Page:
This Georgia woman just wanted to capture a picture of a car wreck scene to show her boss why she was late. She certainly never anticipated the photo would capture a mysterious beam of light that gave a ray of hope to the victims’ families.
On April 25, 2017, Hannah Simmons, 23, was driving her 9-month-old baby girl, A’lannah, to a routine checkup when she lost control of her Subaru Legacy and slammed into a truck in Gainesville, Georgia.
The tragic accident killed Hannah Simmons—who was a few months pregnant—her baby, and another friend on board, Lauren Butea, 28.
Anisa Gannon, 19, was on her way to work when she was stuck in a traffic jam due to the deadly crash.
To prove to her boss that she was late for work due to a car wreck, Gannon snapped a photo of the scene.
Initially, Gannon didn’t notice anything peculiar about the photo until she showed it to her aunt, Tara Gannon Noble.
Noble saw the photo had captured something stunning.
The image shows a beam of light linking the wreckage to the sky, and two small orbs can be seen within the beam.
“Oh, my gosh. It’s a pathway to heaven,” Noble told Gannon, as reported by TODAY.
Although the strange light might be understood to be windshield glare or lens flare, Noble has her understanding. “It brought the families peace, whether it’s a glare or not,” she said.
So, Noble decided to locate the families of Simmons and Butea.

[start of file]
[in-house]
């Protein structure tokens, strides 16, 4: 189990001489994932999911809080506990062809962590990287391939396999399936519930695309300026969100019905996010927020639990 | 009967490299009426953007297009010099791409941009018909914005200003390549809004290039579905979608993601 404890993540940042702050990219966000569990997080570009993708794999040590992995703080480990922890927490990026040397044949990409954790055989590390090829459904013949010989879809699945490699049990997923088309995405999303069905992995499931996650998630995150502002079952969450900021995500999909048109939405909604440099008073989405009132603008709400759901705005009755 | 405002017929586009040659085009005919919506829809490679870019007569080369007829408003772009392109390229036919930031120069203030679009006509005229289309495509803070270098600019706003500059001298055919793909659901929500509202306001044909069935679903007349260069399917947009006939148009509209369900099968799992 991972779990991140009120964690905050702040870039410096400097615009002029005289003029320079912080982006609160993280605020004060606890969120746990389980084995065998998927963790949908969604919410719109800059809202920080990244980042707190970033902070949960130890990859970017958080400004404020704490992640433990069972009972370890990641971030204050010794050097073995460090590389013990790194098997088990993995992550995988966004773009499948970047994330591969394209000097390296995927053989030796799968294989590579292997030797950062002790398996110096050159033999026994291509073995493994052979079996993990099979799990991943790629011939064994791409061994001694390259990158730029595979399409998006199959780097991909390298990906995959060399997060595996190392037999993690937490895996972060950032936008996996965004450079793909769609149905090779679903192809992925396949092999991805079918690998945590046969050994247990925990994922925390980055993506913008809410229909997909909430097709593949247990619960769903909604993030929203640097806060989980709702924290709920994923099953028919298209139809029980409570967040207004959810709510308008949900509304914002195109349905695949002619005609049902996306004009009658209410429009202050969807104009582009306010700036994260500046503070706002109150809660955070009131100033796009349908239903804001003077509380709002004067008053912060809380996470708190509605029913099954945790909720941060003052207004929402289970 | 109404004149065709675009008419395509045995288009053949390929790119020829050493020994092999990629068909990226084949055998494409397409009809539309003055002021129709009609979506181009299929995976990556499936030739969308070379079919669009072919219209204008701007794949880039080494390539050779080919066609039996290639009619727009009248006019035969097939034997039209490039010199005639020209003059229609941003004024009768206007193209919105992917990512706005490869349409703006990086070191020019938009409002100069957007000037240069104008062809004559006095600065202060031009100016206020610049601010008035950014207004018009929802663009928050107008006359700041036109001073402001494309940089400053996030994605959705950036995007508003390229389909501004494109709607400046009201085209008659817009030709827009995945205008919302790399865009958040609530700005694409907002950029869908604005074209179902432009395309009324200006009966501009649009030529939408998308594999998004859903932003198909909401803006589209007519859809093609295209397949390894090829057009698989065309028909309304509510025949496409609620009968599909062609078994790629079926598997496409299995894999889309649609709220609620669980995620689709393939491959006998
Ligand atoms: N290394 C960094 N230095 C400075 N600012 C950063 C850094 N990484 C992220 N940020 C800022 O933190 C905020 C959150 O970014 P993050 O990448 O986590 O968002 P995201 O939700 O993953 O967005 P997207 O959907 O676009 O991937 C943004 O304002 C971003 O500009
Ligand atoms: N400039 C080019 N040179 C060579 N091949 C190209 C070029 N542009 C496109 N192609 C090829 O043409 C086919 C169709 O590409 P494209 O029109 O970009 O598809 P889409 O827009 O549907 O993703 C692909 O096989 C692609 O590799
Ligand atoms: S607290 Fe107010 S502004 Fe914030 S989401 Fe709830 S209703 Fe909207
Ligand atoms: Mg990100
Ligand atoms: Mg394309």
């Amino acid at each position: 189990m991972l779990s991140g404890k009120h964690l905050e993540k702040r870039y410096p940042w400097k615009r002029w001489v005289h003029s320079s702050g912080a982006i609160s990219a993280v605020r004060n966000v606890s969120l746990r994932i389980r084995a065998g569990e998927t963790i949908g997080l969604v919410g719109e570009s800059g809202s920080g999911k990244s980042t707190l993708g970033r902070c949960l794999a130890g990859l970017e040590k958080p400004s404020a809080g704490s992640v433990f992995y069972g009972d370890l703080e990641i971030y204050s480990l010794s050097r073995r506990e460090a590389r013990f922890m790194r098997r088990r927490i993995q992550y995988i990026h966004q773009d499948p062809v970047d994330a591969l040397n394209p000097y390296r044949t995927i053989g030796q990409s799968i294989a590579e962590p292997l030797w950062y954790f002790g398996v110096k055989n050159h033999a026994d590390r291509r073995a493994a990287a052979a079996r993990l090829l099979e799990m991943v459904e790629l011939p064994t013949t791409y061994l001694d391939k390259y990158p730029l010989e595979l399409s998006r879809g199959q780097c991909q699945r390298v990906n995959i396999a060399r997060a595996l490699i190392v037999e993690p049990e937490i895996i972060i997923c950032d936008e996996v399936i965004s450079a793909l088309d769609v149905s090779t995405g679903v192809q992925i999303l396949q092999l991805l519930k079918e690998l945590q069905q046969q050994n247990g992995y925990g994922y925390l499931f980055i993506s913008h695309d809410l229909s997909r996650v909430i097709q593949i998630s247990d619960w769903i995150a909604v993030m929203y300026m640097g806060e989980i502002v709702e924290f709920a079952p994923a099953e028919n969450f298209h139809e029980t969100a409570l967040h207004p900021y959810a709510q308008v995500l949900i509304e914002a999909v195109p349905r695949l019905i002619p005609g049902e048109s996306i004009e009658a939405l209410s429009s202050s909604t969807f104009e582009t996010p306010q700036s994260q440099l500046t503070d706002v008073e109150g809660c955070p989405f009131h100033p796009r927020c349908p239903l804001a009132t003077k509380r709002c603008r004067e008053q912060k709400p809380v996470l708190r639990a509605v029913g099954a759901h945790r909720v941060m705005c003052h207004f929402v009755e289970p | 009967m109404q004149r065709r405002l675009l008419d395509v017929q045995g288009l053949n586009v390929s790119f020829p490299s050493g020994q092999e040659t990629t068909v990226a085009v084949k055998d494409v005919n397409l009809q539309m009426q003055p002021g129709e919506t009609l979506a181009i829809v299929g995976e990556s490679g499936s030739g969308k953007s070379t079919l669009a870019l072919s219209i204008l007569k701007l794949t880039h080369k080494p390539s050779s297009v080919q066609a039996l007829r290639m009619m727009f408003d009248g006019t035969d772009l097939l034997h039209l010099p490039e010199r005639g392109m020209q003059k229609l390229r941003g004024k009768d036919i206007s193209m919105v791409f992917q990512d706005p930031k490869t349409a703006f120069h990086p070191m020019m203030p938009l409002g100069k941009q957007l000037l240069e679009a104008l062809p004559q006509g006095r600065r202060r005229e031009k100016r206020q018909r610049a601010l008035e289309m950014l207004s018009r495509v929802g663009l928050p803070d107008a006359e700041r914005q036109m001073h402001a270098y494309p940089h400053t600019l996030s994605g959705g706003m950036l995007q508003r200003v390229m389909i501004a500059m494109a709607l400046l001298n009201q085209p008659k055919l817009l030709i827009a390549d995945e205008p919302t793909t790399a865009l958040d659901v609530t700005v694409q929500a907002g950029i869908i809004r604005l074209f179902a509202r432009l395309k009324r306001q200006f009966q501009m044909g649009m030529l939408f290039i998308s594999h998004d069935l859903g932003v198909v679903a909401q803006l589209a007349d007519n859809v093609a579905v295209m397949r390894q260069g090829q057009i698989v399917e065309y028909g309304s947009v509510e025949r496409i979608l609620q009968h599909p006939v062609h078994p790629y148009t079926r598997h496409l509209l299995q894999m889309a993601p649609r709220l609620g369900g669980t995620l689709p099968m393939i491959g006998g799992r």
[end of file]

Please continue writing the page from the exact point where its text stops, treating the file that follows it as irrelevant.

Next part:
Eventually, Noble tracked down the victims’ loved ones to give them copies of the image.
And just as she anticipated, the photo brought peace to the grieving relatives.
Hannah Simmons’s mom, Judy Simmons, placed the printout of the photo above her television.
“Nothing’s ever going to be the same, my heart’s broken and I miss them daily,” Judy Simmons told PEOPLE. “If it wasn’t for the picture, I don’t know, it made it a whole lot better for me.”
The photo also gave Butea’s mom, Dana Cantrell, “a peace that was indescribable.”
The mothers were able to find peace amidst grief, because through the photo, they believe their children are now in a better place.
“[You] don’t know how much that photo means to me,” Judy Simmons said. “Thank you.”
Paige Wilson, a cousin of one of the victims, hopes the photo will allow some people to be more open-minded about an afterlife.
“If it is able to change even one person’s faith for the better, something’s been done right,” Wilson said.
We’re glad this depiction of a beam of light is able to provide these families peace and comfort.